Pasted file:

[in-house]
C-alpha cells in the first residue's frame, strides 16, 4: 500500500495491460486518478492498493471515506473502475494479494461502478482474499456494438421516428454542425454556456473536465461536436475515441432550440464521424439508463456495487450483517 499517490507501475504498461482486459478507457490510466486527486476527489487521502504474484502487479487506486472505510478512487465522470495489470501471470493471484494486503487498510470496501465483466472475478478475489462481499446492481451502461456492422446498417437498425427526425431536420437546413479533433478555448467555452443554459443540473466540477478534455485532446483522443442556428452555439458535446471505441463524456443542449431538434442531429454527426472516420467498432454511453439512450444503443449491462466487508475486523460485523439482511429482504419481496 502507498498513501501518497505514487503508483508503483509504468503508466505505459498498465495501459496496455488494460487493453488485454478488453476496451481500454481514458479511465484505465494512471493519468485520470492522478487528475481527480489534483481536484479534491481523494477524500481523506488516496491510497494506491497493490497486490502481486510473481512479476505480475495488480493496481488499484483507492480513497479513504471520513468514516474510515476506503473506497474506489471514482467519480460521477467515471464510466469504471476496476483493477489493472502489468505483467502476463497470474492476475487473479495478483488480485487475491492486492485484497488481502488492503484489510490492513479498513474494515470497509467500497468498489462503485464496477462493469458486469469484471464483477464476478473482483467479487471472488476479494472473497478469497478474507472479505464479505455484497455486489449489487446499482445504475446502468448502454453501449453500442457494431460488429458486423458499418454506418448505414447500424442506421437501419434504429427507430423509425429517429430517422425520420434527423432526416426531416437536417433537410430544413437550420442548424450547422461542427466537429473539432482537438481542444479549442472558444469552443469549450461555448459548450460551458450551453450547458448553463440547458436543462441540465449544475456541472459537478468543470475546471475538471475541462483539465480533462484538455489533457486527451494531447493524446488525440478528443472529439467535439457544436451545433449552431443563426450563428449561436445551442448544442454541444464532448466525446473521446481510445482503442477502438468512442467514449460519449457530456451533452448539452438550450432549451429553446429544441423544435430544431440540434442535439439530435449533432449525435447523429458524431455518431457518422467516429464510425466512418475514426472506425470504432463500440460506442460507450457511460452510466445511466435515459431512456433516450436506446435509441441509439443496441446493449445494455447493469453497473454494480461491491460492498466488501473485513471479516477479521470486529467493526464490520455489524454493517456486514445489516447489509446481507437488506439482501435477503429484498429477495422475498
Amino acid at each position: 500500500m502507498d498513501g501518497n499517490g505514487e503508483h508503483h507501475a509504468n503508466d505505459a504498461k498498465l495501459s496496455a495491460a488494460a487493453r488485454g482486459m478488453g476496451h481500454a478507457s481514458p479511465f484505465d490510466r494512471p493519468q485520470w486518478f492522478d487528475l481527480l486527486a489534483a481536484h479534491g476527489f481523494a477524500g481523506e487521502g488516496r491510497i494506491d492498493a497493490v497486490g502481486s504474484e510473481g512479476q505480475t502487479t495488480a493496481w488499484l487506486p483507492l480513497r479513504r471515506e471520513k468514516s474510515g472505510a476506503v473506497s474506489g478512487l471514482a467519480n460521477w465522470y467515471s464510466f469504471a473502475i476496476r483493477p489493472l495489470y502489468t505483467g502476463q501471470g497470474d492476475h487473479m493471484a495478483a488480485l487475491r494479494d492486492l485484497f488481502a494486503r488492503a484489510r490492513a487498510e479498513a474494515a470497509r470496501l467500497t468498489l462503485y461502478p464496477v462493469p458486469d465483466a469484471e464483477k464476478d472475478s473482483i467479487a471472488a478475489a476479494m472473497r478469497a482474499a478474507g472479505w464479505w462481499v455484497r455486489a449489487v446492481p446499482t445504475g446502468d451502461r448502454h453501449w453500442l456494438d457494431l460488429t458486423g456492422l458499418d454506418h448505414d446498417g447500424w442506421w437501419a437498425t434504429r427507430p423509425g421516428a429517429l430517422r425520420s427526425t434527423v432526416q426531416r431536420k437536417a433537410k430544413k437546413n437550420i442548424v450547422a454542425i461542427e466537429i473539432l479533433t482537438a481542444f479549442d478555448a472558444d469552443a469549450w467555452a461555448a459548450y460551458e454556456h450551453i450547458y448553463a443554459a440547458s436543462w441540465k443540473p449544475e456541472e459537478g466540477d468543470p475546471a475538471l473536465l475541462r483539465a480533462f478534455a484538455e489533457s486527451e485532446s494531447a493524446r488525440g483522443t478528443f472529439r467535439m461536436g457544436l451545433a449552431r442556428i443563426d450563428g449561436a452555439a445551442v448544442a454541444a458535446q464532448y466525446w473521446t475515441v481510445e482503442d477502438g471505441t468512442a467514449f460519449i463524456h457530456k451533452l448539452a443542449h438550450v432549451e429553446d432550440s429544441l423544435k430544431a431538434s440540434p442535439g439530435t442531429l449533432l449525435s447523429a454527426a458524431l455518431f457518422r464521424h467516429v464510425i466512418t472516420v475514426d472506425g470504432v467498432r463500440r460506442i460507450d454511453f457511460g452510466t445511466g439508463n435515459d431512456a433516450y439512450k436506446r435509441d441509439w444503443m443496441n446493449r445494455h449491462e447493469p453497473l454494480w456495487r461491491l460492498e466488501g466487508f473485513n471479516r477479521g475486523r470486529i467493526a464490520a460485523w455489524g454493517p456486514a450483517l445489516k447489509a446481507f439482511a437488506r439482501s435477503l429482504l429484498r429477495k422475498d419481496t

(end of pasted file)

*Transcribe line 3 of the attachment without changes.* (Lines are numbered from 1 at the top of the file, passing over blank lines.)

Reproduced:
Amino acid at each position: 500500500m502507498d498513501g501518497n499517490g505514487e503508483h508503483h507501475a509504468n503508466d505505459a504498461k498498465l495501459s496496455a495491460a488494460a487493453r488485454g482486459m478488453g476496451h481500454a478507457s481514458p479511465f484505465d490510466r494512471p493519468q485520470w486518478f492522478d487528475l481527480l486527486a489534483a481536484h479534491g476527489f481523494a477524500g481523506e487521502g488516496r491510497i494506491d492498493a497493490v497486490g502481486s504474484e510473481g512479476q505480475t502487479t495488480a493496481w488499484l487506486p483507492l480513497r479513504r471515506e471520513k468514516s474510515g472505510a476506503v473506497s474506489g478512487l471514482a467519480n460521477w465522470y467515471s464510466f469504471a473502475i476496476r483493477p489493472l495489470y502489468t505483467g502476463q501471470g497470474d492476475h487473479m493471484a495478483a488480485l487475491r494479494d492486492l485484497f488481502a494486503r488492503a484489510r490492513a487498510e479498513a474494515a470497509r470496501l467500497t468498489l462503485y461502478p464496477v462493469p458486469d465483466a469484471e464483477k464476478d472475478s473482483i467479487a471472488a478475489a476479494m472473497r478469497a482474499a478474507g472479505w464479505w462481499v455484497r455486489a449489487v446492481p446499482t445504475g446502468d451502461r448502454h453501449w453500442l456494438d457494431l460488429t458486423g456492422l458499418d454506418h448505414d446498417g447500424w442506421w437501419a437498425t434504429r427507430p423509425g421516428a429517429l430517422r425520420s427526425t434527423v432526416q426531416r431536420k437536417a433537410k430544413k437546413n437550420i442548424v450547422a454542425i461542427e466537429i473539432l479533433t482537438a481542444f479549442d478555448a472558444d469552443a469549450w467555452a461555448a459548450y460551458e454556456h450551453i450547458y448553463a443554459a440547458s436543462w441540465k443540473p449544475e456541472e459537478g466540477d468543470p475546471a475538471l473536465l475541462r483539465a480533462f478534455a484538455e489533457s486527451e485532446s494531447a493524446r488525440g483522443t478528443f472529439r467535439m461536436g457544436l451545433a449552431r442556428i443563426d450563428g449561436a452555439a445551442v448544442a454541444a458535446q464532448y466525446w473521446t475515441v481510445e482503442d477502438g471505441t468512442a467514449f460519449i463524456h457530456k451533452l448539452a443542449h438550450v432549451e429553446d432550440s429544441l423544435k430544431a431538434s440540434p442535439g439530435t442531429l449533432l449525435s447523429a454527426a458524431l455518431f457518422r464521424h467516429v464510425i466512418t472516420v475514426d472506425g470504432v467498432r463500440r460506442i460507450d454511453f457511460g452510466t445511466g439508463n435515459d431512456a433516450y439512450k436506446r435509441d441509439w444503443m443496441n446493449r445494455h449491462e447493469p453497473l454494480w456495487r461491491l460492498e466488501g466487508f473485513n471479516r477479521g475486523r470486529i467493526a464490520a460485523w455489524g454493517p456486514a450483517l445489516k447489509a446481507f439482511a437488506r439482501s435477503l429482504l429484498r429477495k422475498d419481496t